images (59)Ecommerce companies have pushed back against traditional brick-and-mortar retailers in the policy debate on who can be labelled a ‘marketplace’, the subtext of a larger contentious issue on foreign investment in online stores.
Retailers Association of India (RAI), a lobby organisation for companies such as Reliance Retail and Future Group, has demanded that the government clarify what constitutes a marketplace and sought status equivalent to their online rivals, as several large offline retailers, too, explore opening online fronts.
Many of these online stores that could make use of foreign capital are demanding opening up India’s ecommerce sector to 100% foreign direct investment (FDI). But larger online marketplaces such as Flipkart and Snapdeal, which are also part of the coalition, are opposing such a move before the government that is hearing various retail industry representatives before framing its policy.
Traditional retailers such as Shoppers Stop and BigBazaar, on the other hand, are putting up a united front with RAI. “A lot of our members are either already running or want to open online channels and get access to foreign capital. This ambiguity on ‘retail marketplaces’ creates a sense of risk,” said Kumar Rajagopalan, chief executive at the lobby group.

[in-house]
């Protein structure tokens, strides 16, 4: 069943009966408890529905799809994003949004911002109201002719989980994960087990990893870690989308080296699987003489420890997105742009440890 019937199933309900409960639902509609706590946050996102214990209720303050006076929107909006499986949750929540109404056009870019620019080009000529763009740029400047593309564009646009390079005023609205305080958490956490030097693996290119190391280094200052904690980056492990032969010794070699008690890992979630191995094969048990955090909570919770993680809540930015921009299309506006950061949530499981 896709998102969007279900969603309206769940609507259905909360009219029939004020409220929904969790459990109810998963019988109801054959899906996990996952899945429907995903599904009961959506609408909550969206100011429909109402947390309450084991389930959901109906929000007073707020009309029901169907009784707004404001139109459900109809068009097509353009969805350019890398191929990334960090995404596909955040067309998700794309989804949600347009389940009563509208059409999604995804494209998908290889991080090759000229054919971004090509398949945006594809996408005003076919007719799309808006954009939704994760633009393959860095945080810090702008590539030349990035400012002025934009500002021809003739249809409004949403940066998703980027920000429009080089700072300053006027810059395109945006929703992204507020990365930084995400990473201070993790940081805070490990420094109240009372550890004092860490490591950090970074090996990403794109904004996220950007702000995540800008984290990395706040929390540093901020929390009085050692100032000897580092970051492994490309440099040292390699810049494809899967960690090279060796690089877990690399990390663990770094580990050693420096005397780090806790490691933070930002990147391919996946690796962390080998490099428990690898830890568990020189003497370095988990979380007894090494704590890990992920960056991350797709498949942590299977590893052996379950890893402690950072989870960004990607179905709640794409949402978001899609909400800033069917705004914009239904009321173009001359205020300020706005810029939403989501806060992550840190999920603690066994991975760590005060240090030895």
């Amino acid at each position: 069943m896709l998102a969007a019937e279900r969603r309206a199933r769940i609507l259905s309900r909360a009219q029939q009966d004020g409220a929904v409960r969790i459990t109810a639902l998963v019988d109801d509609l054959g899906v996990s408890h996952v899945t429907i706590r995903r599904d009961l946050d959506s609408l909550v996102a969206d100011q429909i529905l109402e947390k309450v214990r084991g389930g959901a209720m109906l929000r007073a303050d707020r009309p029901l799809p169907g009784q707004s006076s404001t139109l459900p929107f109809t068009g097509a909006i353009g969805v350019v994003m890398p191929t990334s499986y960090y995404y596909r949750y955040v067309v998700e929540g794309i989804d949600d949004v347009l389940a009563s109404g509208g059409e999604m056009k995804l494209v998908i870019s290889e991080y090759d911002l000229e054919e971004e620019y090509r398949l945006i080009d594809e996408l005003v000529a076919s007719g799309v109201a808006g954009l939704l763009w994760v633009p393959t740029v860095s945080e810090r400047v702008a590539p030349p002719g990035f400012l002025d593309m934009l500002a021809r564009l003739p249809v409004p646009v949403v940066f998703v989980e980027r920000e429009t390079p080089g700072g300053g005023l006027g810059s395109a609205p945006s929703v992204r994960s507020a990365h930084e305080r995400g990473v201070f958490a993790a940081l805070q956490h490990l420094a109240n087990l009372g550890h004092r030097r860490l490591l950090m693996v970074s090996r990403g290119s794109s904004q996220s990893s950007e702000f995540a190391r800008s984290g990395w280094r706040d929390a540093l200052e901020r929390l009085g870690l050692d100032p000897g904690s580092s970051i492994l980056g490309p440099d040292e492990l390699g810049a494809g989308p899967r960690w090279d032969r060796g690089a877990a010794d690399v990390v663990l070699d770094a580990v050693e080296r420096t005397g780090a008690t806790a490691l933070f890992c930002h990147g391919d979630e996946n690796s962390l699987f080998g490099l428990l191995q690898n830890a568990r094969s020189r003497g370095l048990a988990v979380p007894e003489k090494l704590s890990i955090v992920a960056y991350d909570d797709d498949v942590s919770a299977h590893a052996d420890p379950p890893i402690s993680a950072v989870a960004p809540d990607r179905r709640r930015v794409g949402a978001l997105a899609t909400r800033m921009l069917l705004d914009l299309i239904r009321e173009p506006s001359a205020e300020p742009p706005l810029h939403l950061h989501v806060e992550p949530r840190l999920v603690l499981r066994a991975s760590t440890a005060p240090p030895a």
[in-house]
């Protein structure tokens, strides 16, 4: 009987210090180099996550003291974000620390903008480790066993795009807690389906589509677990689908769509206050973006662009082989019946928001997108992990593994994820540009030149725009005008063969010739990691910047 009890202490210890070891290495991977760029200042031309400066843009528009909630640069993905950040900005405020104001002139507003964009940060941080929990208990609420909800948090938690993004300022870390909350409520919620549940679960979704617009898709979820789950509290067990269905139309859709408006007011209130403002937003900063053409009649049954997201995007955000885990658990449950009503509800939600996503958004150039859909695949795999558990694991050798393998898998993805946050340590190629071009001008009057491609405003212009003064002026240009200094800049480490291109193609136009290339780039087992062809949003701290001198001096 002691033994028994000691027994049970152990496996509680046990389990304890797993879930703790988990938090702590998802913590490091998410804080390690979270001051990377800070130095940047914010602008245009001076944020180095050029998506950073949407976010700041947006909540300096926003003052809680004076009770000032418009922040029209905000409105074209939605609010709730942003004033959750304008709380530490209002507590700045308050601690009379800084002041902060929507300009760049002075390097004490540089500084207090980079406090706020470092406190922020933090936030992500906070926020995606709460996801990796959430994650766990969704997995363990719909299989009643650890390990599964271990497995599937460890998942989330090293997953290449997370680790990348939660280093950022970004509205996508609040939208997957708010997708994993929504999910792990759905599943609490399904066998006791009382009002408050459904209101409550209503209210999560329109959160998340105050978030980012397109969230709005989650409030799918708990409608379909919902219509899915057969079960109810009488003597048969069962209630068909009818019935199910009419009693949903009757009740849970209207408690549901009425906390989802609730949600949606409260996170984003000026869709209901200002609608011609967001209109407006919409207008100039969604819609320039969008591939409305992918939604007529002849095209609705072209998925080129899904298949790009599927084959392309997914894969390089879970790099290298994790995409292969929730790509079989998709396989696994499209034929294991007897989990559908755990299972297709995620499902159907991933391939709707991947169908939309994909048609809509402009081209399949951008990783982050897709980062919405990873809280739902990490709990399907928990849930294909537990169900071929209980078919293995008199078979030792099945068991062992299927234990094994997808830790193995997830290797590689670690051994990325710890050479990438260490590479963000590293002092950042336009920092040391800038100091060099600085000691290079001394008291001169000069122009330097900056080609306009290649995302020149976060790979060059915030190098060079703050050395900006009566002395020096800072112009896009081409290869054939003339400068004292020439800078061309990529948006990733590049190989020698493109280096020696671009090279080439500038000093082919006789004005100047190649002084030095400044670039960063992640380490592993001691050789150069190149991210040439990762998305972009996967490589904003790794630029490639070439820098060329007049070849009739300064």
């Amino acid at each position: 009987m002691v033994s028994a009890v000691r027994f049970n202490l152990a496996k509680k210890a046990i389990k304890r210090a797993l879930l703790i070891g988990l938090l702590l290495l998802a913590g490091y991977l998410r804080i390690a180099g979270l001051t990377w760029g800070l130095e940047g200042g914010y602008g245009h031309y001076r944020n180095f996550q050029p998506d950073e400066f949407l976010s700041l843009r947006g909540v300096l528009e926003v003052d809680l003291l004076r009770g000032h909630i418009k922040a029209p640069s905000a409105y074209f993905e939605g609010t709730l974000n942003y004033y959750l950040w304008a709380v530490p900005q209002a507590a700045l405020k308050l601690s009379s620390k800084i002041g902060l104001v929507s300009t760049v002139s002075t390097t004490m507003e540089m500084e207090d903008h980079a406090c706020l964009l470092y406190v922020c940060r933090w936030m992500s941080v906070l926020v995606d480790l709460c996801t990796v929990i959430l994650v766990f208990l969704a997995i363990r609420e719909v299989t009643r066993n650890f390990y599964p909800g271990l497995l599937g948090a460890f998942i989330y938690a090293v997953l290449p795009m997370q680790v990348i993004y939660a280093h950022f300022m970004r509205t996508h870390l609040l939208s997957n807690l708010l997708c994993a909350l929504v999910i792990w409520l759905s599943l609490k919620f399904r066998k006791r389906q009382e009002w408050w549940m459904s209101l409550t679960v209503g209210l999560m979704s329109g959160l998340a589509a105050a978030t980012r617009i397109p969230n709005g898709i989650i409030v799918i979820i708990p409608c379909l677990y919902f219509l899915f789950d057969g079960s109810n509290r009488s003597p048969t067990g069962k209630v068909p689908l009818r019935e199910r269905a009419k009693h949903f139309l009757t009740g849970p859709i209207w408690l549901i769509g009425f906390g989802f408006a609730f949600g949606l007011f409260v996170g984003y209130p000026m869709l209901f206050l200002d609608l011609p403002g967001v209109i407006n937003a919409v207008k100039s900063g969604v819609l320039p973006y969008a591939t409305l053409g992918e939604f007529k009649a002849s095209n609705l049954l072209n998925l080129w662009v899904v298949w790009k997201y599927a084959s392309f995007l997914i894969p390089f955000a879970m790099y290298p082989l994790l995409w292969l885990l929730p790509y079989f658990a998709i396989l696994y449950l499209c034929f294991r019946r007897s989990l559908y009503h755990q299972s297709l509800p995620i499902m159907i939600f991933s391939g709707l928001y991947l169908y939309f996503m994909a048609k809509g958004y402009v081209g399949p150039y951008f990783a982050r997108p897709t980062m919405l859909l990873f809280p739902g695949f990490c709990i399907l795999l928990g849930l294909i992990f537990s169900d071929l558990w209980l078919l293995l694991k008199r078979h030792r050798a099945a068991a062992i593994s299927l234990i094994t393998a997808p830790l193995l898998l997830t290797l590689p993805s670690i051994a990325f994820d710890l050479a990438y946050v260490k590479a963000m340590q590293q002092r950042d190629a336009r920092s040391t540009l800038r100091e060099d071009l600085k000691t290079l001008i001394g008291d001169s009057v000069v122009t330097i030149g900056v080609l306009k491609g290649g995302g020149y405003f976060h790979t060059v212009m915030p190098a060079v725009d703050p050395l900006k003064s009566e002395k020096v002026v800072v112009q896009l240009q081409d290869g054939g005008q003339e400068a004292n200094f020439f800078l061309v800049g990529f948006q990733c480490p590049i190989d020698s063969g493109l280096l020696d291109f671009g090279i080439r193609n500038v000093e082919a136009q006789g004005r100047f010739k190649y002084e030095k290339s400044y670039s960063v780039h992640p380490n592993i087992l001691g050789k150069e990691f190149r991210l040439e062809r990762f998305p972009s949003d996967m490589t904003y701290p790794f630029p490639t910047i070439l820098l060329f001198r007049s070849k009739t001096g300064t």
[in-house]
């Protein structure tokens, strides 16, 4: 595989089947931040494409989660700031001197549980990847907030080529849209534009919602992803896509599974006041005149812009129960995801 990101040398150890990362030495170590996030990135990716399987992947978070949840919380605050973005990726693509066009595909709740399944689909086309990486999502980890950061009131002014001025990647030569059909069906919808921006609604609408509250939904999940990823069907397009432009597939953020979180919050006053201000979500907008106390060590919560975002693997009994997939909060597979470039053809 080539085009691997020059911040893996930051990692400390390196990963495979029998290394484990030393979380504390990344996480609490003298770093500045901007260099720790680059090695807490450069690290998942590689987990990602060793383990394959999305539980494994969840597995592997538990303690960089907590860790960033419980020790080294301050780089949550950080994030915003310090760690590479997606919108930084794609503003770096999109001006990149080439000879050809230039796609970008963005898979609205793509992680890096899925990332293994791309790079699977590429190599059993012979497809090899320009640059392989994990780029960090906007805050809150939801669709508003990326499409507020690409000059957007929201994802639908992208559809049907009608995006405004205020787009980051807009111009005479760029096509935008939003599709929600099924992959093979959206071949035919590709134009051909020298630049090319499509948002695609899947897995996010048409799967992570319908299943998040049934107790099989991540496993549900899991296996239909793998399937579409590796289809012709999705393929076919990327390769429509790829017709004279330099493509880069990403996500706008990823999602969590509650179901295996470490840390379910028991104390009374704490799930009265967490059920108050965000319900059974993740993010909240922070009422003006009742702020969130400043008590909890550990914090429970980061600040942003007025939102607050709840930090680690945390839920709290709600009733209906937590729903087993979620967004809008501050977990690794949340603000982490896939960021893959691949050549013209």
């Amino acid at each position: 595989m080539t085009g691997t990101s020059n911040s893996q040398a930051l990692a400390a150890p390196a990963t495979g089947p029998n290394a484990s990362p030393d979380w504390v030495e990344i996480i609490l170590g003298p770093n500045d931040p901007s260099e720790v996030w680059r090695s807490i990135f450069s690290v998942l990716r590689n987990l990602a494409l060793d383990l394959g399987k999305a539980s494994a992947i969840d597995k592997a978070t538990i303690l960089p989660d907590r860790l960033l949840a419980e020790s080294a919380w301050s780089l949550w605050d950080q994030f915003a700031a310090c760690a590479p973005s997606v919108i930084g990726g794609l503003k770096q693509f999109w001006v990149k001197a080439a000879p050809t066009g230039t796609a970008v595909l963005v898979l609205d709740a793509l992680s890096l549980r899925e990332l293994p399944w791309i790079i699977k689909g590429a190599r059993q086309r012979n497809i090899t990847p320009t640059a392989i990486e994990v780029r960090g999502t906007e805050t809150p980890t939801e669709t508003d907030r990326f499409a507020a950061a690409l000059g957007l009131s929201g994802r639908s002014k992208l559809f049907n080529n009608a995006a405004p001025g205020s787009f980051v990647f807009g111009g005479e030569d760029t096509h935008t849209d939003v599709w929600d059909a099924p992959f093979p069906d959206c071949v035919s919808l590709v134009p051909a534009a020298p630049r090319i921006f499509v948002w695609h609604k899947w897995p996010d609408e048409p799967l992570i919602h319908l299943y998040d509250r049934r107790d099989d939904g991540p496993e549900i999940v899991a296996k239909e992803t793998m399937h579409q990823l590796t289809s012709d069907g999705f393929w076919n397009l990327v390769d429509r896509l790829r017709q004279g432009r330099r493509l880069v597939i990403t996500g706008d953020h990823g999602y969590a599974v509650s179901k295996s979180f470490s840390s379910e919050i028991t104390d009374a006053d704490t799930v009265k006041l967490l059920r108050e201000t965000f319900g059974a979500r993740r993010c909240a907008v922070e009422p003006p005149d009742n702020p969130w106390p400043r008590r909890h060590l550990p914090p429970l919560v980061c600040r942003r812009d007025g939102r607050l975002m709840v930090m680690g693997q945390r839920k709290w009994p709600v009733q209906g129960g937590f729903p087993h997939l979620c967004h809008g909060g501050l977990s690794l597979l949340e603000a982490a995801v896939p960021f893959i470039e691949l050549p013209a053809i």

Companies such as Amazon, Flipkart and Snapdeal operate as marketplaces in India thus allowing any retailer or trader to sell goods on their platform. Companies such as Shoppers Stop, Tesco, Big Bazaar, Reliance Retail and others work only with their chosen vendors, which makes them closed marketplaces.
India’s ecommerce trade accounts for 2% of the overall retail sector, which grosses over 31.7 lakh crore ($500 billion) annually. The country’s online retail sector grew to $12 billion last year.
RAI moved Delhi High Court last week against the government on the FDI policy in ecommerce. Court directed the government to respond within four months.
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